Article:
Rounding things out is two copies of Divination. Divination is a relatively unexciting card, and I predict that it will be one of the first things people look to cut from Esper Control if there’s a pet card that they want to add. However, I caution against this; Divination is a big part of Esper running smoothly and getting mana screwed and mana flooded very infrequently. Helping hit your land drops early is big, and simply making sure that your deck has a critical mass of card draw ensures that you never flood out, which is especially important against people trying to Thoughtseize away every last Sphinx’s Revelation.

One might argue that it’s difficult to take a turn off for Divination against a fast deck, but the counterargument is that it at least increases your chances of hitting Supreme Verdict on turn 4 (it increases both your chances of having the card and of having four proper lands to cast it), which is so often the do-or-die moment in these matchups.


Aside from mana, every other card not yet mentioned is in Esper Control with the express purpose of helping your survive. Supreme Verdict and Detention Sphere are two of the best cards in Standard, and I can’t imagine playing fewer than four copies of either. Beyond that it’s simply about having a good mix.

To complement the Detention Spheres, two copies of Hero’s Downfall gives a comfortable six answers to planeswalkers. Two Downfalls and one Far // Away is about the minimum you can play if you want to have a fighting chance of beating Obzedat, Ghost Council.

However, you can’t just play all three-mana removal because you’re liable to fall too far behind against very fast aggro. Doom Blade was excellent for me at the Grand Prix since it’s one of the best cards against both Mono-Blue Devotion and the various forms of R/G. However, the card finds itself in an unfortunate position as Mono-Black Devotion begins to cement itself as a top deck in Standard.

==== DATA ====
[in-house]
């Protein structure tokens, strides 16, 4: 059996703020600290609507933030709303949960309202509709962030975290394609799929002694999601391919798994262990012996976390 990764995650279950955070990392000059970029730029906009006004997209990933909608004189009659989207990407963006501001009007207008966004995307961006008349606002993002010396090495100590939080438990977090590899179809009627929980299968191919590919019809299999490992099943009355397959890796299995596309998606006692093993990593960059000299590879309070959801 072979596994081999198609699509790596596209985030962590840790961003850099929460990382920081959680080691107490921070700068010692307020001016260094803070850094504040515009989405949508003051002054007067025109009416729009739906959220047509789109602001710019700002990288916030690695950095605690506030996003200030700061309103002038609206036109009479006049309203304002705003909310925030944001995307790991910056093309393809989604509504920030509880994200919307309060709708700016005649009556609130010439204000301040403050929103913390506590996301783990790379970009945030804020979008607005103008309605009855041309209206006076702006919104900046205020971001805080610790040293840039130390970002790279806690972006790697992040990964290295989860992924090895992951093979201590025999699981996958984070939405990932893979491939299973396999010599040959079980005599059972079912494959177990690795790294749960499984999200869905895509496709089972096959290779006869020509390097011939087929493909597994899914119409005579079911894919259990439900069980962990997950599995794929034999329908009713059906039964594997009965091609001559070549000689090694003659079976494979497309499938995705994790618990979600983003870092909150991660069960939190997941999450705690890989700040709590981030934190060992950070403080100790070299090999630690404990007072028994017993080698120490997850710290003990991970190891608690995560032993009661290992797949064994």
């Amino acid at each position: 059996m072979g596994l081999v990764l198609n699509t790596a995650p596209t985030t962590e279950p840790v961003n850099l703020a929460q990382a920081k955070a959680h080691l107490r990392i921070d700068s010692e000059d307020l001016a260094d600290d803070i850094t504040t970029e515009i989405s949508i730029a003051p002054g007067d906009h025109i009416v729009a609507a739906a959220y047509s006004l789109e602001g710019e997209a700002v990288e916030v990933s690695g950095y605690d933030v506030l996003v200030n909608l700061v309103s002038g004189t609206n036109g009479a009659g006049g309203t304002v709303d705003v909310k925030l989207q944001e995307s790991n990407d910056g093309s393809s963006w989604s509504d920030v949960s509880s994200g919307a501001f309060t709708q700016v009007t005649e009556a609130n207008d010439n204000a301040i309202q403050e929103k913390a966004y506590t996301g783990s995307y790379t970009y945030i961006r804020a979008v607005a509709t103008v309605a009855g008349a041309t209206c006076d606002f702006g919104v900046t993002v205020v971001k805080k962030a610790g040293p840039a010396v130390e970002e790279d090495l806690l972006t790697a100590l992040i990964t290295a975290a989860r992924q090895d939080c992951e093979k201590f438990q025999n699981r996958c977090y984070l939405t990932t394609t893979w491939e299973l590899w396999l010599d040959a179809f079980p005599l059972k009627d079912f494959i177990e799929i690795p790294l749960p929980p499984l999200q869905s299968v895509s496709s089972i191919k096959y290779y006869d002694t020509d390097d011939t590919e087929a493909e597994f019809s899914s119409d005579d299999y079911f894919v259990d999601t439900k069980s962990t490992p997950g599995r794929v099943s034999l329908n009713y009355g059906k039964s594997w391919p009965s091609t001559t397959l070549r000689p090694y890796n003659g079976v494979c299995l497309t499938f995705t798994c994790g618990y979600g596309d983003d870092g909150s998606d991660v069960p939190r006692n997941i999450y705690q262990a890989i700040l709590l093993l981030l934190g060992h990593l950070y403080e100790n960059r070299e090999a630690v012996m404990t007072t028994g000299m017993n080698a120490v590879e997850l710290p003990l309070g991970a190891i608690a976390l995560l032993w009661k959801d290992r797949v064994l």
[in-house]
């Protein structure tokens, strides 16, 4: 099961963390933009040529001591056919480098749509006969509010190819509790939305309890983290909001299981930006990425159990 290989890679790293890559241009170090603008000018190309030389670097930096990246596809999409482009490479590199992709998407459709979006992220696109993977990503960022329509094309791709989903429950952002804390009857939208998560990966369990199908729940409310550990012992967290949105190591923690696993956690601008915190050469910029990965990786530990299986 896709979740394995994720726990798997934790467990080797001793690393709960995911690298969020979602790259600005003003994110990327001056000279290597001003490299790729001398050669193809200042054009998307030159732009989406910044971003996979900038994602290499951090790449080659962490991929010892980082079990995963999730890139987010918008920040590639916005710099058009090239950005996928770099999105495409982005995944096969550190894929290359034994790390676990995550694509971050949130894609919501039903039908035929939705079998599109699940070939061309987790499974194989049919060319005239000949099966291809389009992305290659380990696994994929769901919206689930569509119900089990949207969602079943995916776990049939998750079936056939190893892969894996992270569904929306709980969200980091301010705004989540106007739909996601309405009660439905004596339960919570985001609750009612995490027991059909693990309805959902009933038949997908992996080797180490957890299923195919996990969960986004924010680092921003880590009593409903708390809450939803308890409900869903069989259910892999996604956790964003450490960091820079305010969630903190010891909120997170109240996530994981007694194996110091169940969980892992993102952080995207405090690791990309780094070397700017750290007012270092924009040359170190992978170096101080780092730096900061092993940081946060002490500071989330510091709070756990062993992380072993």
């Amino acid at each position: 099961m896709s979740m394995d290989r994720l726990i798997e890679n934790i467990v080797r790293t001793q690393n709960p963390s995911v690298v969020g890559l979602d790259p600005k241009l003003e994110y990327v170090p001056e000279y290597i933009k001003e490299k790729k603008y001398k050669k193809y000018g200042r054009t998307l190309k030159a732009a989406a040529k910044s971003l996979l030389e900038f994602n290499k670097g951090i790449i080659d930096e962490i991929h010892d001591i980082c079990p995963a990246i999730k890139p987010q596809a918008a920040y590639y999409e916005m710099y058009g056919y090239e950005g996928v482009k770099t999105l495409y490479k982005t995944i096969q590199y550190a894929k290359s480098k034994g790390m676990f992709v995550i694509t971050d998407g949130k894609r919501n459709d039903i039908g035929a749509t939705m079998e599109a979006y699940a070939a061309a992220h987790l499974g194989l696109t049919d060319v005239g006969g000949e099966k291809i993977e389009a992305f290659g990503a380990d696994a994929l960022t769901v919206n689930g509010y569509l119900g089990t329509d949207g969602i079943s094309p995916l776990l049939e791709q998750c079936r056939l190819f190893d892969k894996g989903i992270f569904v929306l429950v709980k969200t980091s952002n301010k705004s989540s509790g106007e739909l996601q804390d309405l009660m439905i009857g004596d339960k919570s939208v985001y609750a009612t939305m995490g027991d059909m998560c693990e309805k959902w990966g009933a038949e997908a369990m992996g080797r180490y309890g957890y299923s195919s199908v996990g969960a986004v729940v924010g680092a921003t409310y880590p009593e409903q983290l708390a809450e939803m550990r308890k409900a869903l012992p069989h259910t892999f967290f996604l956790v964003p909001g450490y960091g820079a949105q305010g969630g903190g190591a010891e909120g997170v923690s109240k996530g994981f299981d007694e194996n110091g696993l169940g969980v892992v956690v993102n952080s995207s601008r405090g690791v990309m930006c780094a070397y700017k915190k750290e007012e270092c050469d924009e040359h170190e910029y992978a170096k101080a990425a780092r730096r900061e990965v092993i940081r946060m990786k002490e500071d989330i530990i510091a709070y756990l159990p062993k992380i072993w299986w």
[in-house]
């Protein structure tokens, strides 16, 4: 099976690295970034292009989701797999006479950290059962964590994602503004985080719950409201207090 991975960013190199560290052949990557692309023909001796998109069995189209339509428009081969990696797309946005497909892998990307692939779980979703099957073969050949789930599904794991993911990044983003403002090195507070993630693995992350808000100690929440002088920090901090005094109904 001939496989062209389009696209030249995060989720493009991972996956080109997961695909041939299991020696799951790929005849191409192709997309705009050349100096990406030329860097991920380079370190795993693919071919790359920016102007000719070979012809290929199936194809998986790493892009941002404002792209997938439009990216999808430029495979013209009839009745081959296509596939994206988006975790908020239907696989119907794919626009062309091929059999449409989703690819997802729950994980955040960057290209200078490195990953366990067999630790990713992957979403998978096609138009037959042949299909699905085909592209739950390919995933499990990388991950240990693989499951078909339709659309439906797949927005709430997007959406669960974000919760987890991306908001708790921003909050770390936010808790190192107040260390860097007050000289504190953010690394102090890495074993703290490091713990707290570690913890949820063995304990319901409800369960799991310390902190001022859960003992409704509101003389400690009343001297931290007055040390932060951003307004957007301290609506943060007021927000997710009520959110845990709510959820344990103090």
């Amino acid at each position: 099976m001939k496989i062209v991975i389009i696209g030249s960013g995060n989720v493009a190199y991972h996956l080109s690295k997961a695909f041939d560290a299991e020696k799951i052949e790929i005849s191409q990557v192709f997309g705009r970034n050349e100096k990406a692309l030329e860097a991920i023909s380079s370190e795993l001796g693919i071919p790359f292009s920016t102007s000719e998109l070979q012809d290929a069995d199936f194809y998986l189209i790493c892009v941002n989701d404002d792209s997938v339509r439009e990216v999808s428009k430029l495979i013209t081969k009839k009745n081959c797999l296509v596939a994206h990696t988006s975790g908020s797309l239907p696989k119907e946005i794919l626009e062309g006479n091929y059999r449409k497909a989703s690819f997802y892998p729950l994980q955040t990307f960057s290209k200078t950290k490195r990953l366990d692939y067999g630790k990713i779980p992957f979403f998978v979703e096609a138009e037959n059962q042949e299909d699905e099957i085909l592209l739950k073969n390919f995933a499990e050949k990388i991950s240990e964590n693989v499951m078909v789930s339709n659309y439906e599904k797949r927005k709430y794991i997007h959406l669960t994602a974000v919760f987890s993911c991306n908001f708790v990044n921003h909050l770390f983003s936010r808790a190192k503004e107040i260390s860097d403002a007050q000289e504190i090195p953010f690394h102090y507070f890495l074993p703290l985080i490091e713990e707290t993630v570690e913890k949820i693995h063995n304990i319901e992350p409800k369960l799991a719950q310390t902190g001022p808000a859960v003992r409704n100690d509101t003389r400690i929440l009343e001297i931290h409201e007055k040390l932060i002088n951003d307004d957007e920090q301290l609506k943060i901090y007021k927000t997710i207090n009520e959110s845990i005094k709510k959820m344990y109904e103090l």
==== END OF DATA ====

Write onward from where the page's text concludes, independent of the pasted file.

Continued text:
You can never go wrong with old faithful Azorius Charm. It represents defense against nearly anything, including haste creatures and flash creatures, and can also be cycled in a control mirror or when you need to hit more land drops.

In response to the dominant showing of Mono-Black Devotion, I would first replace a Doom Blade with the fourth copy of Azorius Charm. Beyond that it’s reasonable to hold fast with one maindeck Doom Blade or to relegate it only to the sideboard.

I opted for a very simple permission suite of three Dissolves. I dislike Syncopate as a card and absolutely hate it in a deck with so many lands that come into play tapped. Most creatures are more effectively answered after the fact by removal spells, so I feel no need for Essence Scatter. Negate is a great card, but I’m fine leaving it in the sideboard.

In many of the fast matchups, I don’t especially want any counterspells. However, I’ve always been a fan of playing a small number of hard counters in the maindeck of any control deck just to be prepared for everything and to make sure you can lock up a game once you pull a little ahead.

Grand Prix Louisville was a successful tournament for Esper Control, and I believe that the deck will only get stronger as time marches on. It’s my first choice for the StarCityGames.com Invitational in Indianapolis this weekend, and I’ll be continuing to work on the deck no matter what happens in that event.

I hope I’ve managed to pique your interest in Esper Control, and I hope you’ll tune into some Standard coverage to see if any one strategy can establish itself as the best in this new format. At least until Mono-Red and Mono-White Aggro make a comeback, I’m betting on Esper.